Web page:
Monday, July 13, 2009

Sweet Vixen by Susan Napier

Sweet Vixen Sweet Vixen by Susan Napier

My rating: 5 of 5 stars
I totally see this movie as one of those elegant, posh romantic movies that came out in the early 60s. I can hear the lush full orchestra and see the beautiful panoramic shots, the sharply-dressed men and the beautifully-dressed woman. Mod furniture and 60s elegant cars everywhere.

This book is set in the 80s, but in my mind, I felt like it was the 60s, except for some of the descriptions of the more over the top 80s disco fashions (yeesh)! I picture Clive Owen as Max and Kate Walsh as Sarah. That's how vivid this book was.

I do admit that Max was a tad too cruel for my tastes. He's one of those people who know just what words to employ to rip you to shreds. I don't like to be around people like that in real life and I find myself flinching when characters in books are like this. Even near the end, he said a few ugly things that I think he deserved a slap for. I don't think falling in love and not wanting to be in love is really an excuse for bad behavior, but there you have it.

Sarah was repressed by her overbearing, possessive artist husband's obsessive jealousy. Now that he's gone, she's retired into a widow's half-life, dressing poorly and not dating. She's good at her job as a personal assistant, and most of her energies are focused there.

When Max, the son of the great fashion designer Sir Richard Wilde, and the lead executive of their family firm, comes down to New Zealand to work for a month and to facilitate the takeover of the magazine, Rags to Riches, it's like a spark on dry kindling.

Max is an alpha hero who happens to be a suave businessman. He's a predator in the boardroom and the bedroom. He's described as drop dead gorgeous, muscular, with an angular face, and intense hazel eyes. He wears his clothes well and is definitely a ladies man. But beneath the fashionable facade, he's sharp as a tack. He hides an inner turmoil after his brush with death in a plane crash. His father sends him to New Zealand to recover emotionally before he gains the chairman of the board position Max covets. I pictured Sean Connery or Rod Taylor as they were in the 60s movies, although Clive Owen is perfect physically and in his demeanor (and also because Max is British).

Max does a lot of needling of Sarah that I felt was downright mean. It seems to bring her out of her shell, there's no question, but it still bothered me. They seem to mix like oil and water. He's used to polished, well-dressed beauties that are sophisticated and conversational. Sarah's very intelligent and perceptive, but is quiet and withdrawn and isn't anything like his usual arm-candy. It makes it all the surprising that they would fall in love with each other (or maybe not). I think from the beginning Max was drawn to her and didn't like it. She wasn't his type, and he didn't want to fall in love or feel intense emotions for a woman who wasn't disposable to him. It's not hard to believe that Sarah would fall for him. He's a ladykiller, and she's a vulnerable widow who's hidden herself away from love and sex for far too long. Sarah falls prey but he gets caught in the trap he sets for her.

Slowly you see the tension building, and this book is really quite sensual in its descriptions of their attraction that heats up to combustible levels, and also in the discussions of art, clothing and food. It's writing that is a feast for the senses. You are totally drawn into this world of high fashion, wining and dining, and beautiful people and clothing. Better yet, you want Sarah to take the plunge back into love and passion with Max, although at the same time, you want Max to get handed his trump card, and to fall deeply in love with Sarah, despite a lack of intentions on his part to do more than to bring the inner passion out and entice her into his bed for his brief stay in New Zealand. Love happens, and it's a painful process for both of them. Yet it's a beautifully-written journey.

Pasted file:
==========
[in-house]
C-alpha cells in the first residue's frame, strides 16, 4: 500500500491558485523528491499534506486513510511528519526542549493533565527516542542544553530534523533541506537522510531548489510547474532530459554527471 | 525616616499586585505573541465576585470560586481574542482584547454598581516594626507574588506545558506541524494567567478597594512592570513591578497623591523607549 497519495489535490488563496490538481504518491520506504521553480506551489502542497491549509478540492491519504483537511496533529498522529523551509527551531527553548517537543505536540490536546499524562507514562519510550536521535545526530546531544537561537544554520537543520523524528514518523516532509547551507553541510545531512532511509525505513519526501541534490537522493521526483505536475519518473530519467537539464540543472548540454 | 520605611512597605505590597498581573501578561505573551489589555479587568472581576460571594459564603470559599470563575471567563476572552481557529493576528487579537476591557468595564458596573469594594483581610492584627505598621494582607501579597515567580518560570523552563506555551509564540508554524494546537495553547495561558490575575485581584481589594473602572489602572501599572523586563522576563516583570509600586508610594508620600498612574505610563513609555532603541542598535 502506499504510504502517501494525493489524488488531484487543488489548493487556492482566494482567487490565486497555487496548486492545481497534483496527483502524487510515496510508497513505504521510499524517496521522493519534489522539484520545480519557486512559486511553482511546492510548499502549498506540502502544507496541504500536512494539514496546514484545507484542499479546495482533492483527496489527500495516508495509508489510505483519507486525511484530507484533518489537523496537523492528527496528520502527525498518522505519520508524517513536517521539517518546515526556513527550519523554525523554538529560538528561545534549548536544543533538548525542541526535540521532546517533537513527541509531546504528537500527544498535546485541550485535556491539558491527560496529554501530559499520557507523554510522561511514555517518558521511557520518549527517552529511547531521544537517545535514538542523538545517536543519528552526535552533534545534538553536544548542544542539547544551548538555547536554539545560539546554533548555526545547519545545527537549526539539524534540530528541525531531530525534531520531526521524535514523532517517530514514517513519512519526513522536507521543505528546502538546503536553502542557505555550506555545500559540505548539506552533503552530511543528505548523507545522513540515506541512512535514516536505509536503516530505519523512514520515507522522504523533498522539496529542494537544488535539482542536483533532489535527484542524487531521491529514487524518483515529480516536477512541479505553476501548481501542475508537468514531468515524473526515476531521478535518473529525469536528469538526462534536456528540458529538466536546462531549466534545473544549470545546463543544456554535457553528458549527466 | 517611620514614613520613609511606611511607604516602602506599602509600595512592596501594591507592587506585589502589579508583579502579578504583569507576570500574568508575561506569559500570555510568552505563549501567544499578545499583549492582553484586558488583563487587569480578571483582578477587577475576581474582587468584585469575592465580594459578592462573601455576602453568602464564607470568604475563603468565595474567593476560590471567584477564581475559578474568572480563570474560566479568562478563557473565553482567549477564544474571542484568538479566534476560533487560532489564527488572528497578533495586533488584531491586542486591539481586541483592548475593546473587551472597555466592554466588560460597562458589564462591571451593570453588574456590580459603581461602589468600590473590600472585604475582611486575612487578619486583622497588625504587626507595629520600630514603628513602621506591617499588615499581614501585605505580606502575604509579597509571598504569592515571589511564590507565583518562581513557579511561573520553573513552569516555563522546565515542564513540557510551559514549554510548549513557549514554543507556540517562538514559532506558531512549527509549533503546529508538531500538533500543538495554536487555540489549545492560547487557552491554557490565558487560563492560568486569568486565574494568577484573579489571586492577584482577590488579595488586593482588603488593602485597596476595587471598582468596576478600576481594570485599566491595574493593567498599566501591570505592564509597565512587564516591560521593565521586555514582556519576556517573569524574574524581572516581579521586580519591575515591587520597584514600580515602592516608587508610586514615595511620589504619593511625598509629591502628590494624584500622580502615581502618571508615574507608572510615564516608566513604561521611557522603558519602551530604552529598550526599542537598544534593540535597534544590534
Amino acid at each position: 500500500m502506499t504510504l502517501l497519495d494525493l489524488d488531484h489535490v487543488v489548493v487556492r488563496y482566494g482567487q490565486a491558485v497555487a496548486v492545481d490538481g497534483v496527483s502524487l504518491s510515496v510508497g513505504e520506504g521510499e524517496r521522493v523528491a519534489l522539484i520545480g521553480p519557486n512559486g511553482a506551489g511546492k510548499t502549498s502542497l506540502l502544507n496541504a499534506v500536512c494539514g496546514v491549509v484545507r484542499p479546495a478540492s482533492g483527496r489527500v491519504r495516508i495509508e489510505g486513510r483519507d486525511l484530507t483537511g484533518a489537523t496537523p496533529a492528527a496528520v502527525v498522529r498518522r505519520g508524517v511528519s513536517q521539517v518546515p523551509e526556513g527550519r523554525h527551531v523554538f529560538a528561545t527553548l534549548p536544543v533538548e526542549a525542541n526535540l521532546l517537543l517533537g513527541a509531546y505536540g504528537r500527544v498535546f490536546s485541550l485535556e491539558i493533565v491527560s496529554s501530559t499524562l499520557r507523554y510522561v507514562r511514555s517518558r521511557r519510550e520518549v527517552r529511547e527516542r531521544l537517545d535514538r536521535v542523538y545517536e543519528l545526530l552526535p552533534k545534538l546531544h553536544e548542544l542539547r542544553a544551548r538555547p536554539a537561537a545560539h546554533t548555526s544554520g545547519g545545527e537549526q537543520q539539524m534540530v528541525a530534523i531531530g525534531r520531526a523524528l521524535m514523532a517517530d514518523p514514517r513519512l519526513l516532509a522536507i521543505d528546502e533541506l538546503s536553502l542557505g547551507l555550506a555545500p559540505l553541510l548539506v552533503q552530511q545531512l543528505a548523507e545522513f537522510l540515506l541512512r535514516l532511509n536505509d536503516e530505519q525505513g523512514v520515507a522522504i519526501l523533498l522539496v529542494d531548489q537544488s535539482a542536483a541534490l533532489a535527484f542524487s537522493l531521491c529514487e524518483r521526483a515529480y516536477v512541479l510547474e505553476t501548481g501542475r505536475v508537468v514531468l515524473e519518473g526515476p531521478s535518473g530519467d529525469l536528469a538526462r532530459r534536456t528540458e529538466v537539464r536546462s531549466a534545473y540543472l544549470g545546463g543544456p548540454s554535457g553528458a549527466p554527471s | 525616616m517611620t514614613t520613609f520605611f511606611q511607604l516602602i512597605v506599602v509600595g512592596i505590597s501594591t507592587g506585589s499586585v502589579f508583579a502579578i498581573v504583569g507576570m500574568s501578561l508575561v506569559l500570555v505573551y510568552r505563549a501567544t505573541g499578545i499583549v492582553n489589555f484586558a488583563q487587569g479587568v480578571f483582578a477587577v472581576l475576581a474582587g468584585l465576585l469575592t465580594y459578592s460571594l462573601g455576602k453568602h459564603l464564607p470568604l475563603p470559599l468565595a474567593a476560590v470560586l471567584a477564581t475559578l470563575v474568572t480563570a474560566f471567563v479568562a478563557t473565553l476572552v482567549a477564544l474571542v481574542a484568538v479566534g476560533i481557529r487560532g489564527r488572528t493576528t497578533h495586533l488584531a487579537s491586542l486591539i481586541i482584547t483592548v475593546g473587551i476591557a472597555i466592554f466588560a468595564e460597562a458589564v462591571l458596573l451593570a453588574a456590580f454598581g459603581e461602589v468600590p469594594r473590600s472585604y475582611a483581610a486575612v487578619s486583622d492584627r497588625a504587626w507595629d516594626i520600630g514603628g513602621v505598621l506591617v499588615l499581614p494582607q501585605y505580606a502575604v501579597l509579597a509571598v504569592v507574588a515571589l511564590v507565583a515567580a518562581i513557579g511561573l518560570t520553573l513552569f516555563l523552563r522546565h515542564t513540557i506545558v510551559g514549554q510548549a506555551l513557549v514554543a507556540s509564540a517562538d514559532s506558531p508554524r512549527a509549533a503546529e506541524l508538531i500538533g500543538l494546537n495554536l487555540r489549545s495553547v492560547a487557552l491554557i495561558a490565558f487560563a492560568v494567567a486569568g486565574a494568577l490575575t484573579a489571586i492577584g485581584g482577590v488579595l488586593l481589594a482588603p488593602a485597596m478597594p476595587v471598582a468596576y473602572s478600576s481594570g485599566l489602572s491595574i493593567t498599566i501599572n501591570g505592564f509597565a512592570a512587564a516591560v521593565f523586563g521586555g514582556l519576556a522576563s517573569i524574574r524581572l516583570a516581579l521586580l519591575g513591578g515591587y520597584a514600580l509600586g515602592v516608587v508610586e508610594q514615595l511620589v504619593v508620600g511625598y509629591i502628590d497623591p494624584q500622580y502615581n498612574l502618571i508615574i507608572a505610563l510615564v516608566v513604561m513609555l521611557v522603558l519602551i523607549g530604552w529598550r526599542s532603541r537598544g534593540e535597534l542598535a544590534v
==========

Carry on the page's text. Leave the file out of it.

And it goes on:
This is the way books used to be. Full of passion and descriptions that holds your interest. I was an armchair traveler growing up, reading my Harlequin Romances and Presents, going around the world and seeing the sights, seeing people fall in love. This book brings home all the nostalgia of the old days of romance.

This book illustrates the magic of Susan Napier's writing. I have a feeling that she probably watched all the 60s romance movies and soaked up the delicious atmosphere to fill this book with. In some ways, it sort of reminds me of Marnie with Sean Connery and Tipi Hedren. The adversarial relationship that is ripe with chemistry. Some don't view this movie as romantic, but I find it romantic in an unconventional, albeit dark way. This book is not dark, but it does have an edge in that Max is definitely a cruel hero. His words cut and he does handle Sarah roughly. The ending was very well-down, driving home the 60s romance impression in my brain. It was so vividly written when the couple reunite due to matchmaking by Max's dad. Right out of one of Hitchcock's more romantic movies. Or perhaps a Doris Day movie in one of the more serious moments. It was just gorgeous.

You are probably wondering why I gave it five stars with Max being so mean most of the time. It was so well-written that you wanted them to be together, and when you see this hard as steel, angry man fall at Sarah's feet, and you are not at all surprised.

If you find yourself reading the newer series contemporary romances and feeling that the inner fire of books published by Harlequin long ago is gone, I think you'd like this book.

Cue up the strings and jazz piano.

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